To consolidate, disseminate, and gather information concerning the 710 expansion into our San Rafael neighborhood and into our surrounding neighborhoods. If you have an item that you would like posted on this blog, please e-mail the item to Peggy Drouet at pdrouet@earthlink.net

Monday, June 23, 2014

Op-Ed: What Stockholm can teach L.A. when it comes to reducing traffic fatalities


By Nicole Gelinas, June 21, 2014

Wilshire Boulevard
 Vehicle and pedestrian traffic converge on Wilshire Boulevard at the intersection of Veteran Avenue in Westwood.

New York's new mayor, Bill de Blasio, has promised to make the streets of his city safer for those who travel them, whether by foot, bicycle or car. How? By following Sweden's lead.

Over the last 15 years, Stockholm has cut pedestrian deaths by 31% and overall traffic deaths by 45%. Last year, the Swedish city suffered only six traffic deaths, or about 1 per 150,000 residents. New York had nearly five times that rate, and Los Angeles County, with somewhere around 600 traffic fatalities a year, had roughly nine times the death rate of Stockholm.

Sweden's "Vision Zero" philosophy holds that human error shouldn't be fatal. When a child runs after a bouncing ball and a speeding car strikes and kills him, for example, that death shouldn't be accepted simply as an unavoidable tragedy. Rather, it should be studied to see how it might have been averted with better road design or behavioral reinforcement or both.

We already think this way about aviation accidents. When a jet crashes, no one shrugs it off by saying, "Well, accidents happen." Instead, the government and the industry analyze the contributing factors and do everything they can to prevent such an accident from happening again.

De Blasio is confident he can reduce deaths, and that is in part because previous New York mayors have already shown the way. Last year, 228 people died in crashes in New York, 170 of them pedestrians. That sounds bad, and it is. But in 1990, New York had 701 traffic deaths, with 366 pedestrians killed. And 20 years before that, the city saw nearly 1,000 traffic deaths in a single year. It wasn't unusual to lose 500 pedestrians annually.

New York's current traffic fatality numbers compare favorably with other American big cities. But it, along with the rest of America, remains well behind many other global cities, including Paris, London, Hong Kong and Tokyo.

Successful programs need to address two main issues: speed and inattention.

Reducing speed has immediate effects for reasons that are easily understood. Someone hit by a car going 20 mph will live 90% of the time. Someone hit at 40 mph will live only 30% of the time.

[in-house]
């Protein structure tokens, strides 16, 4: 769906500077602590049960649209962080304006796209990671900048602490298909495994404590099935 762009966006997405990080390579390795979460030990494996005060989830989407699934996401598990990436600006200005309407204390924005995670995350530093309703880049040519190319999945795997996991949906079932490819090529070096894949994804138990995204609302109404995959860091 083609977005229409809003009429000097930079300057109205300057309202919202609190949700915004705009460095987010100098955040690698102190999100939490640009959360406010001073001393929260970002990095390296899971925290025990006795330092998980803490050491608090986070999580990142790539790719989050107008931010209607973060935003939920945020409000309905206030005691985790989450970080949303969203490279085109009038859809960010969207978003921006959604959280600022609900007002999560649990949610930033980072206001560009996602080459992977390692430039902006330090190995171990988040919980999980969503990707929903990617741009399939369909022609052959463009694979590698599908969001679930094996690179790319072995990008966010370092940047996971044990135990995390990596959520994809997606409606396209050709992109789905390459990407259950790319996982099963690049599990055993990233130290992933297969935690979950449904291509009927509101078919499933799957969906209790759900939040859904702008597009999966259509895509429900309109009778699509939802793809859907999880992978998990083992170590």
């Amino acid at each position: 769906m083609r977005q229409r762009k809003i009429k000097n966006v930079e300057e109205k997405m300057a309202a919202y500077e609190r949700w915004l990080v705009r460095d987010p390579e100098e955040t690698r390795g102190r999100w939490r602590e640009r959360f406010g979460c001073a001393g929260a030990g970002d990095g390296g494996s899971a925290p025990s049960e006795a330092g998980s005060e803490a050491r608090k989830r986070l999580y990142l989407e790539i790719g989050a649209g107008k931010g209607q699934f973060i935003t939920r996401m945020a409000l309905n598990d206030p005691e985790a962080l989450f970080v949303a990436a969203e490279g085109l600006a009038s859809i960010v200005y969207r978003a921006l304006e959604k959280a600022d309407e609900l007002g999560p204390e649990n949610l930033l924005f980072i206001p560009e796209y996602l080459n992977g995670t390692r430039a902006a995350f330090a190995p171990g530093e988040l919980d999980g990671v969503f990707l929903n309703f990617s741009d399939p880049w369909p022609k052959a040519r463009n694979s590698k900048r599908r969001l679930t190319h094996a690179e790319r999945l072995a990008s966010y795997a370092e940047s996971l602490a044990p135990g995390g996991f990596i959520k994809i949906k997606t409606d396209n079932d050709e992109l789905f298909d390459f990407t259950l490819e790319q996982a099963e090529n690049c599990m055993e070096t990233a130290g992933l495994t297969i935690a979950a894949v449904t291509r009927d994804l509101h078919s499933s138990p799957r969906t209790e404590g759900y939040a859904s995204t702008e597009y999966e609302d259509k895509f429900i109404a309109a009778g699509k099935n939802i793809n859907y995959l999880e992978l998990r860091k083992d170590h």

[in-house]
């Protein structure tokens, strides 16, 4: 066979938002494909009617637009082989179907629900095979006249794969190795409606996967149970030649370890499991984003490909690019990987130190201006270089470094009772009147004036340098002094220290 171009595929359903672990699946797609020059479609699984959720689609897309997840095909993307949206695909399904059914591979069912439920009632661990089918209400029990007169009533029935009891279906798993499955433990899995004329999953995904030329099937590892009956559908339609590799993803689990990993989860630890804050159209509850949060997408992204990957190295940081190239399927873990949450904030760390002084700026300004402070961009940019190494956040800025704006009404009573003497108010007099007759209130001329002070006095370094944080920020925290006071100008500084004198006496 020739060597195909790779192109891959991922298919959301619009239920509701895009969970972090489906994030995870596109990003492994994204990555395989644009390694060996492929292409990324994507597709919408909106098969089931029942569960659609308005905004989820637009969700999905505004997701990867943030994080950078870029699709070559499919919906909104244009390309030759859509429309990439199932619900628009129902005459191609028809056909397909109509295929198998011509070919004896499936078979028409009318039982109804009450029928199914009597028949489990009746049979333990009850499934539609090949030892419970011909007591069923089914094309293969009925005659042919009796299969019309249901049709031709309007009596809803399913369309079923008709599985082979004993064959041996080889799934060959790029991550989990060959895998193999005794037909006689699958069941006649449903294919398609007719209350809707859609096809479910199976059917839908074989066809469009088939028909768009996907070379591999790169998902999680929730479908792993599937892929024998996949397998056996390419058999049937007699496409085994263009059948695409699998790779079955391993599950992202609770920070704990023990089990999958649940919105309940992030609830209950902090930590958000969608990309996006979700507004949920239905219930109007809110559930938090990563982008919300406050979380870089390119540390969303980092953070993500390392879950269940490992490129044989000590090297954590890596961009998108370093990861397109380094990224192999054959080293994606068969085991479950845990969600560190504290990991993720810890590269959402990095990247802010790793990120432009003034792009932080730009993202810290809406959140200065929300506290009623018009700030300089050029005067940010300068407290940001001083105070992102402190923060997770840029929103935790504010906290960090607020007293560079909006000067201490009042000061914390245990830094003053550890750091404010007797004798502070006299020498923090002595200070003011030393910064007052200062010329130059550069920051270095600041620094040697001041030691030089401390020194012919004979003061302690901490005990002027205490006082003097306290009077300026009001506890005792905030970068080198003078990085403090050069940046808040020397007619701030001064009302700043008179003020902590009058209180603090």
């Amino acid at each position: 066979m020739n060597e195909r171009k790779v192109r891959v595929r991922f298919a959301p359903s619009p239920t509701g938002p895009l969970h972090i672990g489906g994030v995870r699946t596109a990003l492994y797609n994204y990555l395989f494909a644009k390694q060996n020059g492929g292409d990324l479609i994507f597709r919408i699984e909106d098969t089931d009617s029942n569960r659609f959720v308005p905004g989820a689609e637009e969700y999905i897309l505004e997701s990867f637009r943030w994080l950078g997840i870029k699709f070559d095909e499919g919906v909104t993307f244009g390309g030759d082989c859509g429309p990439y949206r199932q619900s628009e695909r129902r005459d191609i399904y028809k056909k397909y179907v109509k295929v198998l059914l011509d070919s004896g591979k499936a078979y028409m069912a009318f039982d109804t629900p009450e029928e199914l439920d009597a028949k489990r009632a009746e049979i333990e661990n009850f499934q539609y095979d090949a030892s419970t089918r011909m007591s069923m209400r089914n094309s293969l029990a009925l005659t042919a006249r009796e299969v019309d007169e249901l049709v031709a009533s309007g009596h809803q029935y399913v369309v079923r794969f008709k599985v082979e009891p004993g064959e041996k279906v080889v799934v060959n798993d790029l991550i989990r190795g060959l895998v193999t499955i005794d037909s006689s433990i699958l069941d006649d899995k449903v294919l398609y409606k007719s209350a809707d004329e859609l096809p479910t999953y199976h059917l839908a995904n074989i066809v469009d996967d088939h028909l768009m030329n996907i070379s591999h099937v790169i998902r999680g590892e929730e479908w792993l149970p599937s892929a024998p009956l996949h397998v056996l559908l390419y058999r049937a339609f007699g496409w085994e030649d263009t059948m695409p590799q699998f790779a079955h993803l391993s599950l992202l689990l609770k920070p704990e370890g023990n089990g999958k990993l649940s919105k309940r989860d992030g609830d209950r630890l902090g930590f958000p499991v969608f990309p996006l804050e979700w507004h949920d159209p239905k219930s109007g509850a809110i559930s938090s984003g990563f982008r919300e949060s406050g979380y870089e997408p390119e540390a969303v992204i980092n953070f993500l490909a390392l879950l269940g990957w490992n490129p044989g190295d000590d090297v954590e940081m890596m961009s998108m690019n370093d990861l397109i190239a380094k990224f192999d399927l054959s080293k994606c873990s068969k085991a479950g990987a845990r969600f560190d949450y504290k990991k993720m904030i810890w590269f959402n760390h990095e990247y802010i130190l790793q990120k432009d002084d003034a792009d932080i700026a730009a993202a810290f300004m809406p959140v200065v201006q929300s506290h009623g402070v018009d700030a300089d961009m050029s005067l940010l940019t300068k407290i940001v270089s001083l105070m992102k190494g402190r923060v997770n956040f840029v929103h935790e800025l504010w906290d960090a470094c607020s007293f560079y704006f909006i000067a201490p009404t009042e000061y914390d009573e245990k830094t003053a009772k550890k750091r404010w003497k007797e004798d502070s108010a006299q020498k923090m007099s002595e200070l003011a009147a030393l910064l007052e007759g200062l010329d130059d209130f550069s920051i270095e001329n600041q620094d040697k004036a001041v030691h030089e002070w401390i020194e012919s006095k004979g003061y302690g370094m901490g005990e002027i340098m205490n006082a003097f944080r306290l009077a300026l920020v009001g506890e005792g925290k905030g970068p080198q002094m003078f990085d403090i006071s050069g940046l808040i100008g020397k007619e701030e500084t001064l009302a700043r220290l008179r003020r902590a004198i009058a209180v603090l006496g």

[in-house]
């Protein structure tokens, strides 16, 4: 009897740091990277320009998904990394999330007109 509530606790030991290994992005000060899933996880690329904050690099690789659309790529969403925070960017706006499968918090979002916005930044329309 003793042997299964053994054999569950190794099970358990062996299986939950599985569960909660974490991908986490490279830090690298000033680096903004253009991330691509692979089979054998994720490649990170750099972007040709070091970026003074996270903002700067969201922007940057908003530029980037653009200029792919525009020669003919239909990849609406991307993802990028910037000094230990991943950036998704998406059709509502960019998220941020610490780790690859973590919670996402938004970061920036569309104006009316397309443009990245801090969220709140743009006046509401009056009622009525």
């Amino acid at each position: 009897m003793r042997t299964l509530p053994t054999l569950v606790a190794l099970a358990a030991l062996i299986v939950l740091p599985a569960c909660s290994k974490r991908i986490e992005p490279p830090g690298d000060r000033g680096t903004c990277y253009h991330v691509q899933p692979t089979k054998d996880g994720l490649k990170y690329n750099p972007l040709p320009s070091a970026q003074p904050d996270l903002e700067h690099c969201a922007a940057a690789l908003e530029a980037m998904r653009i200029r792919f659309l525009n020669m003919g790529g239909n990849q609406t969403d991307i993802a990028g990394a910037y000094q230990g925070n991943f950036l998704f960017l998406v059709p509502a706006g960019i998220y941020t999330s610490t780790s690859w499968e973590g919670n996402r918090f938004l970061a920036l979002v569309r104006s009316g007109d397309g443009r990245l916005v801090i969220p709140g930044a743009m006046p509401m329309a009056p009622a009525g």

Speeding also distorts the judgment of both driver and potential victim. "Drivers overestimate their own ability to stop" and "underestimate the impact" of a crash, says Rune Elvik, a civil engineering professor at Denmark's Aalborg University. And pedestrians can underestimate the speed of approaching cars, thinking they have more time to cross a street than they do.

Inattention can be caused by distractions — phones, radios, passengers — or simply from a failure to focus on the road.

One way of dealing with both problems involves redesigning streets, adding pedestrian plazas and bike lanes, which make car and truck lanes narrower and remind drivers that they're in a city where people live, not on a highway where it's OK to drive fast.

Talk show hosts made fun of former Mayor Michael Bloomberg when he added pedestrian plazas and narrowed roadways at Herald Square (near Macy's) and Times Square. But the redesigned streets make it absolutely clear to drivers that they share the road, and require them to slow down and pay more attention.

De Blasio has promised more such design changes, focusing particularly on dangerous intersections. This is good public policy. At intersections where the city has changed the design of the streets, fatalities have fallen by a third since 2005, twice the city's overall rate.

The city is also focusing on ways to gather better data. It intends to add speed cameras at key intersections. And it has directed taxi regulators to explore outfitting taxis with "black boxes" that could record data and sound warnings when drivers go too fast.

 The devices would be used not only to deter drivers from breaking the law but also to provide the city with more data on who speeds and where, and to enable the city to crack down on lawbreakers. Police will be able to use the information to deploy manpower, while the transportation department can use it to pinpoint intersections in need of redesign.

Making the streets safer for people rather than faster for cars is not simply a public health measure; it's also an important step in helping cities to grow. Most cities really can't grow outward, at least not without making multibillion-dollar investments in new public transit. That means cities need to get denser, which makes it more convenient for people to get around on foot or bicycle.

Richard Snook, owner of Wabi Cycles, has lived in downtown Los Angeles for nearly seven years. He notes that though downtown is adding people, the streets have little capacity for more traffic.

Easing traffic requires increasing the number of people getting around without cars — on bicycle or on foot — and Snook notes that there has already "been an increase in the number of cyclists."

Still, he says, "for the average person, [cycling in Los Angeles] is very daunting." But L.A.'s new lane markers and other measures for bicyclists are starting to change that. Indeed, the L.A. County

Bicycle Coalition notes that bike trips in the county increased 56% between 2000 and 2010, while the population increased only 3%.

More bicyclists on the street is also good for walkers, since the presence of bicycles forces car and truck drivers to drive more slowly and pay attention.
"It's kind of goofy that we got ourselves to the point" th
at road deaths "are accepted," says Snook.
The good news, though, is we're less and less willing to accept them every year.

Next Senate leader Kevin de León wants Brown to rethink bullet train


By George Skelton, June 22, 2014

Kevin de León

 Sen. Kevin de León, the incoming Senate leader, wants Gov. Jerry Brown to rethink where construction should start on California's bullet train.

Gov. Jerry Brown must be saved from himself, says the next state Senate leader. He needs to be talked out of starting the bullet train in the Central Valley boonies.

"I don't think it makes sense to lay down track in the middle of nowhere," asserts Sen. Kevin de León (D-Los Angeles). "It's illogical. No one lives out there in the tumbleweeds."